No comment on the vampire genre, as I barely read it. I will say Stephanie Meyer did bring it into YA first, but I think the other vampire books could have easily been the first as well.

  2. First things first, I have to cross-post a comment from Bobcat on my facebook, because she is travelling and can't comment from her phone on this blog:

    Bobcat sez "I love the vampire genre. I have been reading it for years. In fact my own, sadly neglected novel is in the vampire genre. You know I tbhink the Twilight series was a waste of paper, but I can accept the contribution she made to the genre. And I too hate Richard. He is a whiney bitch. I prefer Nathaniel and Micah myself. =)"


    As far as P&P goes, I agree that as a modern "old maid" she is totally relatable. I have to disagree with the comment about Darcy, though. It was meant to be written that way, not as an akward thing, but as a comentary on Darcy as a landed gentleman. That's a completely appropriate, and sadly, almost romantic proposal, given the time period. for that time period.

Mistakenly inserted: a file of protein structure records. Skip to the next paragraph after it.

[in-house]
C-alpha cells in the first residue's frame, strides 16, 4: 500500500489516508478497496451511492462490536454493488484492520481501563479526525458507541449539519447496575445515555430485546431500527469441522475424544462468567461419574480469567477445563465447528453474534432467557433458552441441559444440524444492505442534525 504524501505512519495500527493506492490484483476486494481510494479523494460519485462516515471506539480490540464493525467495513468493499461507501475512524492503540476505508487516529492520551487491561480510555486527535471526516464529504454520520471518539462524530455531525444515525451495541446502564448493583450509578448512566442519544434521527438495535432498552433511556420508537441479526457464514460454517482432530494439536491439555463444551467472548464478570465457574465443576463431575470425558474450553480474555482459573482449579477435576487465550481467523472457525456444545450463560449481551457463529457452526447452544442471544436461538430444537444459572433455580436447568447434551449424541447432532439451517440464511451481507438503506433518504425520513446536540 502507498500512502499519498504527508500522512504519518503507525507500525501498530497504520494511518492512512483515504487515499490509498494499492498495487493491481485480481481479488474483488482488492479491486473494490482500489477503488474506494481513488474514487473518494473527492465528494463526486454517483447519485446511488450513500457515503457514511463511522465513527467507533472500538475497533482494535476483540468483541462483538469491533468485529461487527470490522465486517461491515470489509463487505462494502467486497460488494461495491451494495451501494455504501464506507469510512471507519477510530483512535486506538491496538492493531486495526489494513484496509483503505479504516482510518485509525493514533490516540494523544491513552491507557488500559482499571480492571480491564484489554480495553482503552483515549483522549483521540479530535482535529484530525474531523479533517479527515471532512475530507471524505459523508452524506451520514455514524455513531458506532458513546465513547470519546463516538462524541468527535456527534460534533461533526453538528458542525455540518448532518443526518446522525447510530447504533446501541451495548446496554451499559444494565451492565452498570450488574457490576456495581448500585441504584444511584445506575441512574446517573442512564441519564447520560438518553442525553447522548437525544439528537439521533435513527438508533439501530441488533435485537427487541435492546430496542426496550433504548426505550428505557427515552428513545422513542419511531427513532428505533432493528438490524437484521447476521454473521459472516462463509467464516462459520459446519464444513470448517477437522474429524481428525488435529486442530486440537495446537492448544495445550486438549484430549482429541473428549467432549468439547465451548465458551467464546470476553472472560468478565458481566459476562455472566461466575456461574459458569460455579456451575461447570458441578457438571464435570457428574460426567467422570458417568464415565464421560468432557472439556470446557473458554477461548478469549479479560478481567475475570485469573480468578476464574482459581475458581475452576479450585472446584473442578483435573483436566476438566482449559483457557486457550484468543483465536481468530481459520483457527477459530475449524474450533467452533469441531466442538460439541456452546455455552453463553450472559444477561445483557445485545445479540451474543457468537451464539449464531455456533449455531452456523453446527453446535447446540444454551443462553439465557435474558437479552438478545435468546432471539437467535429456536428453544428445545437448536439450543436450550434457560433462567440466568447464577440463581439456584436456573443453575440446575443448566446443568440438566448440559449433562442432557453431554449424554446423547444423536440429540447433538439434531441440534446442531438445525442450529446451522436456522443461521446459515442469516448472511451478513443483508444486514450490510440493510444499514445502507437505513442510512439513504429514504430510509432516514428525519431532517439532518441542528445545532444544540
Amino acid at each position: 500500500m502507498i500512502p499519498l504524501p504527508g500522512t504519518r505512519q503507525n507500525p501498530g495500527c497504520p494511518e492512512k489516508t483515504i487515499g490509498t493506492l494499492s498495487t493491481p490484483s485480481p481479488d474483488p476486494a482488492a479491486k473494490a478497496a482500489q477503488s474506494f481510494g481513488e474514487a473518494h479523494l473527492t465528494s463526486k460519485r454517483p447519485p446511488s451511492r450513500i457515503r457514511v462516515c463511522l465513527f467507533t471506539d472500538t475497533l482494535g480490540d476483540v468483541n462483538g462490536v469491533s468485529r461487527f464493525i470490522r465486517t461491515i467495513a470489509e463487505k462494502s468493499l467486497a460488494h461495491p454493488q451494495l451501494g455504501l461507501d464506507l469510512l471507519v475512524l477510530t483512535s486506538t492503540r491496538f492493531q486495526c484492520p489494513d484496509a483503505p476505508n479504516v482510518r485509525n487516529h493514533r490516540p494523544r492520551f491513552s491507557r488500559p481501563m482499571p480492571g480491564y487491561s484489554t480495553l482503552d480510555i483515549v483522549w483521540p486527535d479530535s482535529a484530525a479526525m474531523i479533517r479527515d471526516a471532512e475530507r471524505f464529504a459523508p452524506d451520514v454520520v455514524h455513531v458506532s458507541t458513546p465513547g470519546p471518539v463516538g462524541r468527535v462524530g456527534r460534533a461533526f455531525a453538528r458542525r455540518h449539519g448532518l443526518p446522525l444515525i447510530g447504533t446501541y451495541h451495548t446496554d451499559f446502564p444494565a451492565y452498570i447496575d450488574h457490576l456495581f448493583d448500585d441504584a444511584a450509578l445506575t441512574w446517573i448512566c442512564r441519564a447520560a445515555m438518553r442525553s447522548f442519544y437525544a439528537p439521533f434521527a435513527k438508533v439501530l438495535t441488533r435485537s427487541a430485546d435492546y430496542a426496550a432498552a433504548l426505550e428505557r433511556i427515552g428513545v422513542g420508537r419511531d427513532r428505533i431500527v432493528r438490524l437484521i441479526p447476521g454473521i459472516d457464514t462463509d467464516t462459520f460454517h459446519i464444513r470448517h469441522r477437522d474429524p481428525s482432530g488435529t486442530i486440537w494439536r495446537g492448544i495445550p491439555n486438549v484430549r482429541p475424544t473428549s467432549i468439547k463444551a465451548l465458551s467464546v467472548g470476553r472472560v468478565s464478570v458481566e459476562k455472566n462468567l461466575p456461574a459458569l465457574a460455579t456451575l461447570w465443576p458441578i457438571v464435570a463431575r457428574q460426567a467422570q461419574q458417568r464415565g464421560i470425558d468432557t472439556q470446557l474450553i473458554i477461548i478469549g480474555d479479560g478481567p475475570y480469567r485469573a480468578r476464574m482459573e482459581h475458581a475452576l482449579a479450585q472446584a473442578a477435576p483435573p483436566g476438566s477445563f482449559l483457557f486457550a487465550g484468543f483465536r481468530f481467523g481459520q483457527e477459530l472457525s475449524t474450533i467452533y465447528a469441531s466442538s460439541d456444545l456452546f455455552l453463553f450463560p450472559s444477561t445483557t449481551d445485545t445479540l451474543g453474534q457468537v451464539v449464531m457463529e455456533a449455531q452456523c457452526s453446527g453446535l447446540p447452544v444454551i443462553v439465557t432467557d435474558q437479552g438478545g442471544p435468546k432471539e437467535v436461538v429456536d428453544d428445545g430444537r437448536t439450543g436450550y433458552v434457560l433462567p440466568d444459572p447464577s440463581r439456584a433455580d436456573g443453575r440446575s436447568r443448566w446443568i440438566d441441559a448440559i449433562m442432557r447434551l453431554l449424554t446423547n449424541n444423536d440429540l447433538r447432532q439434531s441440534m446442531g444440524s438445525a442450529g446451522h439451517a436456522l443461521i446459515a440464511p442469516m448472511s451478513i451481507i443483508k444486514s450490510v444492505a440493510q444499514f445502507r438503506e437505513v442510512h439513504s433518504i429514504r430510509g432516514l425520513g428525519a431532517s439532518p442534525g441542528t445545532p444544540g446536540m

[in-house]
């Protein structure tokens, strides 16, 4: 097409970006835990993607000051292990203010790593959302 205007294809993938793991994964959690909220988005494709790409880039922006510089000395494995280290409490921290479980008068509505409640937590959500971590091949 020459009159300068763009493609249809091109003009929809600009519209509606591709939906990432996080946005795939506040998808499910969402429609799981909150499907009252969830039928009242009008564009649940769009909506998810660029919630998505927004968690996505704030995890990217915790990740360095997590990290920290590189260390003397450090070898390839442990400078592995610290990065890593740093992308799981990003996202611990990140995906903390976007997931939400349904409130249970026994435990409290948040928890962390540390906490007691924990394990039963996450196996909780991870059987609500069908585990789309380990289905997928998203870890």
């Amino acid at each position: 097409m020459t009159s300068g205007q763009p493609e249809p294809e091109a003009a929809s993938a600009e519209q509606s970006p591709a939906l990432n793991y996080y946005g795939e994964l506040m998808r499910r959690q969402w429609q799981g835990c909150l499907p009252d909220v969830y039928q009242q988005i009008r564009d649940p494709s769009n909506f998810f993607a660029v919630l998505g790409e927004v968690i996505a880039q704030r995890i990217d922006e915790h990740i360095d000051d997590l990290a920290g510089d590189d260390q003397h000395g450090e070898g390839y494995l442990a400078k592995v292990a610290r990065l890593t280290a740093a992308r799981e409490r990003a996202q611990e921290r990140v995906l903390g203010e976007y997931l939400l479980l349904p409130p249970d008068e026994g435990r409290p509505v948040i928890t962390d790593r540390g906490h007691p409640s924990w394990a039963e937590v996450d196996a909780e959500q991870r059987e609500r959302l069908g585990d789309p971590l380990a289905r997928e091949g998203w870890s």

And, to be honest, I won't give Stephanie Meyer credit where it isn't due. I don't think she is even close to the first person to do vampire as a YA crossover, but I do think she is the first person who has done it well enough it spawned a YA boom in the genre. That's all I'm saying about her.

    And, Bobcat, if you're reading, you should read one of the Nightworld books. It gives a whole new meaning to waste of paper. At least Stephanie Meyer could get a whole book out of one idea. That series has to settle for a crapload of short stories. Okay, I suppose, if you have the attention span of a five year old, but aren't we supposed to be able to focus and read chapter books once we hit Jr High?

    Also, glad to know that someone else out there gets sick of Richard's whining. The vote in our household is, if it wouldn't kill Anita, we wish he would die.